This building currently under construction will have 99 apartments over 9 floors as well as 2,240 sq ft of ground-floor retail. It’s on the edge of the Bergen Hill historic district. Will post construction pics in the next post.
EDIT: Guess I can’t post more than 3 consecutive times without someone else posting? I’ll have to update this one
From 3/30 or around then
Driving down Grand St. in Bergen Lafayette and it looks gigantic from there. It seems to be taking its time getting built lol
I need someone to actually respond to this thread, otherwise I’m going to have to start editing old posts again lol…
This one has topped out, I think. No facade yet
-new post- lol. Why does it seem like this building has been under construction for forever now. I’m sure facade will come after adding fireproofing, and insulation
My Uber ride home drove past the site last night. This thing is gigantic! I think it should have been taller
It does sort of dominate the area - would have been a bit weird if it was taller considering a lot of its nearby area is quite short (aside from the Beacon). Not that I don’t think a majority of this area could be (and is proposed to be) replaced with higher buildings…
This picture is from a month and a half ago - I took more recent ones yesterday so I will update this post once I upload them
UPDATE: this is from a few days ago
This is a nice looking architectural design: better than building standard is my rave review. I am, however, now pondering much deeper issues: why don’t more of these buildings get constructed using structural steel - as opposed to reinforced concrete formwork.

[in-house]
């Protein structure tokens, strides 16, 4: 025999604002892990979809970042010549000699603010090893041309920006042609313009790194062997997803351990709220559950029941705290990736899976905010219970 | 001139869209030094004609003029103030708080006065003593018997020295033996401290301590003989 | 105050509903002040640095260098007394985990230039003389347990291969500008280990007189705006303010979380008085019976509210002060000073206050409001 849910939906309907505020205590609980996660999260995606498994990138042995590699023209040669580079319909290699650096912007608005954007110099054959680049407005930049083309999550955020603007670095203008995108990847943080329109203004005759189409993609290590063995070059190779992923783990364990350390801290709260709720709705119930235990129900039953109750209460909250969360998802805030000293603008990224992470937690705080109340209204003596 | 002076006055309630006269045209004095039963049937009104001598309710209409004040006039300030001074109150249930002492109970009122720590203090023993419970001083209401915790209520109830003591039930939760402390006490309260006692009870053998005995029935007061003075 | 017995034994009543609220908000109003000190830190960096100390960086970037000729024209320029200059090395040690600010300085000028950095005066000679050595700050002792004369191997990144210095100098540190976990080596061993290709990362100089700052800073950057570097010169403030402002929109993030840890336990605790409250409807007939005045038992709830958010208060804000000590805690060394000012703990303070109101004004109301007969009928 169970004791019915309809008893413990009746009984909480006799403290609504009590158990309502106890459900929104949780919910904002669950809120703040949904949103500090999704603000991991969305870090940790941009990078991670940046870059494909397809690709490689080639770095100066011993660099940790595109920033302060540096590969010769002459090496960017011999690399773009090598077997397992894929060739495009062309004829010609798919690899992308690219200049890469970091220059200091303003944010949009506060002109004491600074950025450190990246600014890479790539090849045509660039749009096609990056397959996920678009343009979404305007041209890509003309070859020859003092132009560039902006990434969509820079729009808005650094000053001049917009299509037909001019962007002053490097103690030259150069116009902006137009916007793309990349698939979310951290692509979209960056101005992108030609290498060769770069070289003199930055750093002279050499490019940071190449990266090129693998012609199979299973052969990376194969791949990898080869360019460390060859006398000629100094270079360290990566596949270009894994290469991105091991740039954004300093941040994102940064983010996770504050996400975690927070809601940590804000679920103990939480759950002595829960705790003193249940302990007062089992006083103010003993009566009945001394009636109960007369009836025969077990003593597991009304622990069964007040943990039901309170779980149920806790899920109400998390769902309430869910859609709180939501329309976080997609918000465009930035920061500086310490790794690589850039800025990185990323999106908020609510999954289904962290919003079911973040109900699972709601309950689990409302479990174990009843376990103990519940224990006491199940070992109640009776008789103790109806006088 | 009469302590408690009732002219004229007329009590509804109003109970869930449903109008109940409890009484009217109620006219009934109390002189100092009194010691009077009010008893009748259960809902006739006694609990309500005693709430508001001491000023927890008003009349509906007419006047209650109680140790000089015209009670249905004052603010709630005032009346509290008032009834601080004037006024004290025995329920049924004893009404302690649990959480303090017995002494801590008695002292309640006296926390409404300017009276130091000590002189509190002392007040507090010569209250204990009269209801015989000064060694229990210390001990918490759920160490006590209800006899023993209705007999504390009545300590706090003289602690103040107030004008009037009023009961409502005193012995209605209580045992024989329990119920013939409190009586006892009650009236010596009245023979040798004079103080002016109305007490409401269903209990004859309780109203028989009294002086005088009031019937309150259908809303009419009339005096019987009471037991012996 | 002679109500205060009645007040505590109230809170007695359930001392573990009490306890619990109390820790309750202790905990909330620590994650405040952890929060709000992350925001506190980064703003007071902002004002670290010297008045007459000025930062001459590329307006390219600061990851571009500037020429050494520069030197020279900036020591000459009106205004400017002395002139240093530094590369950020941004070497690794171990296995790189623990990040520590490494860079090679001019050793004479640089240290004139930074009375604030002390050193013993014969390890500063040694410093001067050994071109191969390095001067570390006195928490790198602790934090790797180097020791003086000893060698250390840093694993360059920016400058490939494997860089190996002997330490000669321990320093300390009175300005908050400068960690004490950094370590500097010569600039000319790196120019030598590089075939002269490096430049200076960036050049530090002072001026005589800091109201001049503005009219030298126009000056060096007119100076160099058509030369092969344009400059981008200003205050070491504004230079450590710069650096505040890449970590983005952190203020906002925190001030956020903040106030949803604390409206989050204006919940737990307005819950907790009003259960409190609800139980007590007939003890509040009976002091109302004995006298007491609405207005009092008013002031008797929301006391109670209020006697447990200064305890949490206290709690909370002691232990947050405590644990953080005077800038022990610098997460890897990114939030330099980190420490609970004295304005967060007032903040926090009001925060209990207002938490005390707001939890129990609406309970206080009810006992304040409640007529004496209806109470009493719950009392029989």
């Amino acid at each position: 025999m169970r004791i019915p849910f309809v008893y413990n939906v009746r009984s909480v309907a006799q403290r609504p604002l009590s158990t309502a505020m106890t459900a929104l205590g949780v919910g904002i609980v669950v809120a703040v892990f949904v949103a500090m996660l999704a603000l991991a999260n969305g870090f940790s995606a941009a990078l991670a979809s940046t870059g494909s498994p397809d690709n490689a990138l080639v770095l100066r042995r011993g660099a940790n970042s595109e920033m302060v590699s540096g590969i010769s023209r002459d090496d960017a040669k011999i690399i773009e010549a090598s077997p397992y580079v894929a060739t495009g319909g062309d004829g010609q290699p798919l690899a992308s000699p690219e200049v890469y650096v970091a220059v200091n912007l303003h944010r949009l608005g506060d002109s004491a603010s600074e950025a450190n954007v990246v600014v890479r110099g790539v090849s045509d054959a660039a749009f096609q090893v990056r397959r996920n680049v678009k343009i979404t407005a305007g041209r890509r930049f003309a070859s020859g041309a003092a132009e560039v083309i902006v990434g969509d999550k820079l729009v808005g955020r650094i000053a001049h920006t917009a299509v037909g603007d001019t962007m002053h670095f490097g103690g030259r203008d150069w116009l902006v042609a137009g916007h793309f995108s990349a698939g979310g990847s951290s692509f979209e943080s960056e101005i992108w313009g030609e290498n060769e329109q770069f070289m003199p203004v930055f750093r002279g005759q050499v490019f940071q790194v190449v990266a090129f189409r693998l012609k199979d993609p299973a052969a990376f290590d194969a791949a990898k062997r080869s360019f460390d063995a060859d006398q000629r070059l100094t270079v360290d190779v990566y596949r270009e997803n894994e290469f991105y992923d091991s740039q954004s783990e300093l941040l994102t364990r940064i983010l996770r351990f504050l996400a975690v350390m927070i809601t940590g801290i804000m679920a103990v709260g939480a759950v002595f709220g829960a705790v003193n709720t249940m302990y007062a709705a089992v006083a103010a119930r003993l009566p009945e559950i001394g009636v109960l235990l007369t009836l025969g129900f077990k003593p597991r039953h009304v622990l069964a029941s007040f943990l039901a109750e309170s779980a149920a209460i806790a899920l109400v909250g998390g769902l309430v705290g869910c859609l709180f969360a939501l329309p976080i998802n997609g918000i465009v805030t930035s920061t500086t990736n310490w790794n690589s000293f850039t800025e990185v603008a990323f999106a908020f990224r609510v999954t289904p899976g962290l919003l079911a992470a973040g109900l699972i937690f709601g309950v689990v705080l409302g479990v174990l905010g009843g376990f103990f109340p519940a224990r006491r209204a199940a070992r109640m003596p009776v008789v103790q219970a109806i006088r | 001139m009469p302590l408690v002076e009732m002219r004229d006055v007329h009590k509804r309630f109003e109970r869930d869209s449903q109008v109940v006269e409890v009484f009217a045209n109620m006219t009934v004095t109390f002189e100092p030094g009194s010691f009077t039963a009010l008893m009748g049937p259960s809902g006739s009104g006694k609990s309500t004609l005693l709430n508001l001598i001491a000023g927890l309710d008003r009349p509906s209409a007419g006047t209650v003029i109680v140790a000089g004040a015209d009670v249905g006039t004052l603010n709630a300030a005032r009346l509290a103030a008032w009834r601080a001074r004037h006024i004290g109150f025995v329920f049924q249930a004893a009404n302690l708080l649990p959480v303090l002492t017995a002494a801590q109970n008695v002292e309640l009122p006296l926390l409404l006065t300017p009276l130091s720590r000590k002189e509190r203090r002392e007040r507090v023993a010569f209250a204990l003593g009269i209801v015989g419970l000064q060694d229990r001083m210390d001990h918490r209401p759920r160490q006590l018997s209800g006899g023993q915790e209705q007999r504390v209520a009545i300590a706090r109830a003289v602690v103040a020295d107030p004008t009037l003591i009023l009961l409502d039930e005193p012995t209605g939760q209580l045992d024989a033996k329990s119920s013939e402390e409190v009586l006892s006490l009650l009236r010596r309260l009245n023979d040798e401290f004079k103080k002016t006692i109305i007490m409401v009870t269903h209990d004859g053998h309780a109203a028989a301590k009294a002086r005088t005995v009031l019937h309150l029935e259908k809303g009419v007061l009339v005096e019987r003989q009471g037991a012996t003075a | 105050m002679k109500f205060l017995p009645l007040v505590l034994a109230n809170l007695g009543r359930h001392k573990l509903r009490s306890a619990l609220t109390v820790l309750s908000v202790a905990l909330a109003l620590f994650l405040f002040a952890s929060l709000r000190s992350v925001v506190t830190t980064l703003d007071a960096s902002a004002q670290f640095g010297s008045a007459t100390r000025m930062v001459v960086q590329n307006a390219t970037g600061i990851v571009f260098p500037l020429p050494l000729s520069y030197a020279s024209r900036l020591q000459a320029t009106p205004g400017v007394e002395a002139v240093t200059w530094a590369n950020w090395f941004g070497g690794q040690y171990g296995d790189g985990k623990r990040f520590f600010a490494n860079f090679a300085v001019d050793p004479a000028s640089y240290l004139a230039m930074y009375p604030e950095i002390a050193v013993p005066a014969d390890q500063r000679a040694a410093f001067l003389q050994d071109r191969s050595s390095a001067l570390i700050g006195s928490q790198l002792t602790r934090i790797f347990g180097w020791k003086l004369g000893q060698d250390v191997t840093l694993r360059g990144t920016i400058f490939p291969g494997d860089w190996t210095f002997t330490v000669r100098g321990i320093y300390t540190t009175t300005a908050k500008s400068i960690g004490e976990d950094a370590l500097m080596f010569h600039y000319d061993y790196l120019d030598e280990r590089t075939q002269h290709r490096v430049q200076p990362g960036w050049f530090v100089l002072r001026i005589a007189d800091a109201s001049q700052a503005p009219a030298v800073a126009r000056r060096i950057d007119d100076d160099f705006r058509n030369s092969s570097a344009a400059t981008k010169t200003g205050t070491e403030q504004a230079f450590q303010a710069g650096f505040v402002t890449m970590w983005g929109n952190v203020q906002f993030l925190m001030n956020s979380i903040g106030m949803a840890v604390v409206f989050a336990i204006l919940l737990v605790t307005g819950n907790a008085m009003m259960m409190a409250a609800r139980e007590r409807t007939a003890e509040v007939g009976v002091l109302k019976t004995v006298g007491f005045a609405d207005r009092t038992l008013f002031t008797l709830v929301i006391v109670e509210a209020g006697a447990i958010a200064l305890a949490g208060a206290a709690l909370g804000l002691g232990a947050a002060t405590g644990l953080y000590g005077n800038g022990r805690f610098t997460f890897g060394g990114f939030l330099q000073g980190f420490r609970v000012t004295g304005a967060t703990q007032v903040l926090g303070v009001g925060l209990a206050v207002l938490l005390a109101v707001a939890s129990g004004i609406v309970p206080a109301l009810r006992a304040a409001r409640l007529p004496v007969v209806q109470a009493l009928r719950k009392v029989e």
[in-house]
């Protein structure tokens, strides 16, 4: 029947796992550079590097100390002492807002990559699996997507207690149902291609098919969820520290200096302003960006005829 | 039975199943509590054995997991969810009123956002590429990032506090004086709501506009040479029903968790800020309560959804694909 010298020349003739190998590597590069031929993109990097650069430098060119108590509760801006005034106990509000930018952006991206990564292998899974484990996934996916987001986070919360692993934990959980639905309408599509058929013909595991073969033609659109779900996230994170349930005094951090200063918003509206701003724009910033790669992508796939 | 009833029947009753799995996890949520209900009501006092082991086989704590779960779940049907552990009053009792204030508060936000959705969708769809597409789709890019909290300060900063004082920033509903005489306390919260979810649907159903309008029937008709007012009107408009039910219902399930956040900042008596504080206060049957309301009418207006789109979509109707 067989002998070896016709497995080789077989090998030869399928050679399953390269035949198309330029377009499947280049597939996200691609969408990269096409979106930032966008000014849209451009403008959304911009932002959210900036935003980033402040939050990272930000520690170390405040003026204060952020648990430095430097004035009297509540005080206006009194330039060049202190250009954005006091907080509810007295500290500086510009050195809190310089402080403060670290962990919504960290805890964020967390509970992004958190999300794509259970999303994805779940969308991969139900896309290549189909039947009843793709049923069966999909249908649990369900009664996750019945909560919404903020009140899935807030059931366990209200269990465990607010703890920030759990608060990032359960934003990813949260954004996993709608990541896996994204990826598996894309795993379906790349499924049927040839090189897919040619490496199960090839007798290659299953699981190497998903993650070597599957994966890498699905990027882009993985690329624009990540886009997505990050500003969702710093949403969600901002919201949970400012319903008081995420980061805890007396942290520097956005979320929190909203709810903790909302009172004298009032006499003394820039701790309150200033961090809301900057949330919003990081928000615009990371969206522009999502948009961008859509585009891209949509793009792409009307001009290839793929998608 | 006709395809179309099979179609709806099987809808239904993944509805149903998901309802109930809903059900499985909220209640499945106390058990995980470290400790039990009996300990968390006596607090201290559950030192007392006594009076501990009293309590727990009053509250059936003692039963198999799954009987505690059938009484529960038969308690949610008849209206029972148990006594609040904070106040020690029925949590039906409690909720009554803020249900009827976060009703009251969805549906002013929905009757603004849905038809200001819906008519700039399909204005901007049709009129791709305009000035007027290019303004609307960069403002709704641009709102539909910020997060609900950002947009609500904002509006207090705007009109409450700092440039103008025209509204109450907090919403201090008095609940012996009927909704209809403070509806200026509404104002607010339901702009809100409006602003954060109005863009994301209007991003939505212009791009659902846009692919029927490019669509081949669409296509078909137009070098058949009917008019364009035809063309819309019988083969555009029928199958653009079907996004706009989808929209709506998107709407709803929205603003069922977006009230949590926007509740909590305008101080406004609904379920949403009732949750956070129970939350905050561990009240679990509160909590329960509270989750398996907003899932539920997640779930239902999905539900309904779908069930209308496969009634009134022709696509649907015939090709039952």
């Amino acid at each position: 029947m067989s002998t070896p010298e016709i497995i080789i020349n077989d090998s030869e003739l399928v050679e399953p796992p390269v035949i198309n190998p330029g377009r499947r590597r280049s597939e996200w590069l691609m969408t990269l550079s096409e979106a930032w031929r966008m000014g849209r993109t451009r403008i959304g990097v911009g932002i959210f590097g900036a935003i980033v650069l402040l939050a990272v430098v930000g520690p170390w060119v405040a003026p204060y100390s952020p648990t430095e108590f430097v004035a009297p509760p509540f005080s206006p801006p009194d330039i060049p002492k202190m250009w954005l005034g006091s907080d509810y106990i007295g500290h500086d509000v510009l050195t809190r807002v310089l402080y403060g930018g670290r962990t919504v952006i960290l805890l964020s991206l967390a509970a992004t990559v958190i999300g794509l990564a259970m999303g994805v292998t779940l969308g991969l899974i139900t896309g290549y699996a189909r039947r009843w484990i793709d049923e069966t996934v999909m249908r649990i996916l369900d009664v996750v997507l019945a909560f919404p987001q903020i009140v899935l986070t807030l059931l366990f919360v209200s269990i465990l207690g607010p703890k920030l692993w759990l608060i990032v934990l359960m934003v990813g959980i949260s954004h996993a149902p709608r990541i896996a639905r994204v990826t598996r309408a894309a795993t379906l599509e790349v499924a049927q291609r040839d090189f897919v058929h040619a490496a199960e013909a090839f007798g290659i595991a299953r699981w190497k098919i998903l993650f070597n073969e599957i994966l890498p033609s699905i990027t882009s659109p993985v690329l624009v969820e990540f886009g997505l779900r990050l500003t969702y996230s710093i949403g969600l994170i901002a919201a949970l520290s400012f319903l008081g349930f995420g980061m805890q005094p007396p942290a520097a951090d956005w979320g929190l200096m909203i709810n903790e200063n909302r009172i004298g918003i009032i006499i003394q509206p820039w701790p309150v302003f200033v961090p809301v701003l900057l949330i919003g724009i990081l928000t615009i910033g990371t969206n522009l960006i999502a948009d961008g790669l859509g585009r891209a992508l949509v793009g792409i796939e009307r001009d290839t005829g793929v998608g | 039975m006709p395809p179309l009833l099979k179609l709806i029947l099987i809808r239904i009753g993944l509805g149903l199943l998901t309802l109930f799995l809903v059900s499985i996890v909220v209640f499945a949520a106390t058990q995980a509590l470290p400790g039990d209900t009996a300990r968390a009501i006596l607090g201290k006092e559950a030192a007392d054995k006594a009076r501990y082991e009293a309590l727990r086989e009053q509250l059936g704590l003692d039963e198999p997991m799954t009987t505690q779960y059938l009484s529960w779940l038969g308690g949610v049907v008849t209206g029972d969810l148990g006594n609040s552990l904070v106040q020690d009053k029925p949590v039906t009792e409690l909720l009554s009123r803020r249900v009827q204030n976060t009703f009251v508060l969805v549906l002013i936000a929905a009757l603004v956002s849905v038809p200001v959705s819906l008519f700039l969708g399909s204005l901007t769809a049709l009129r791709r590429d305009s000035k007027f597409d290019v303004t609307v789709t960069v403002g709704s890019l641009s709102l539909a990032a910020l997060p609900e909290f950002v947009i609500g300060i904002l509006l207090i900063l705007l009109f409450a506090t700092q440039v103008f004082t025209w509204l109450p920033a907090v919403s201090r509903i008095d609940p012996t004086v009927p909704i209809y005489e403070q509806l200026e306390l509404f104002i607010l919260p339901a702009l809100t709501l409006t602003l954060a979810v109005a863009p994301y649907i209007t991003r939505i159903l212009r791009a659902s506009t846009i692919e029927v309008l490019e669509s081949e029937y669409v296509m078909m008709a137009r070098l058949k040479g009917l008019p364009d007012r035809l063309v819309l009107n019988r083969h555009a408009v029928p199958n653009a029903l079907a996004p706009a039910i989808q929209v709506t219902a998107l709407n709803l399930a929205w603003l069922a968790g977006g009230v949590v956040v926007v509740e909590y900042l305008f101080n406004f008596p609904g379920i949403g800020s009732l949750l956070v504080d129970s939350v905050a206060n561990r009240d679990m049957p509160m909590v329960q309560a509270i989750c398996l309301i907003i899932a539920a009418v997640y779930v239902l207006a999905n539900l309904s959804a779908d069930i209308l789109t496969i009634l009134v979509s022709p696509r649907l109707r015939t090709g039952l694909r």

I have been watching these various buildings go up for years here in the NY metro area, and also have a lot of construction industry experience; and my assessment is that reinforced concrete formwork superstructures seems way more labor intensive, way more time consuming, and much more ‘material’ goes into the process to achieve the same result as a structural steel superstructure.
I can not say for sure: but structural steel just seems a smarter, more efficient method - but is rarely used, particularly on residential projects.
That being said, this project here is a very fine looking residential building; bravo to all the architects, engineers and builders involved in this project.
I looked into this, although I’ve mostly forgotten what I’ve read already…
In any case, as far as I can tell/read, concrete superstructure construction (especially on larger buildings) is quite fast when using forms - a floor per 2-3 days. Time is money. Additionally, concrete is inherently fireproof while steel has to be fireproofed. This has an effect on insurance costs as well. I’m sure there are other considerations. Observationally, this building as been under construction since at least June/July of 2019 and has barely topped out, while much larger concrete structures like 351 and 331 Marin started later and topped out much sooner. This could be down to the developer rather than some inherent difference between steel and concrete, but I did notice those two larger buildings were going up by 2-3 floors a week, much faster than this steel building.
From last week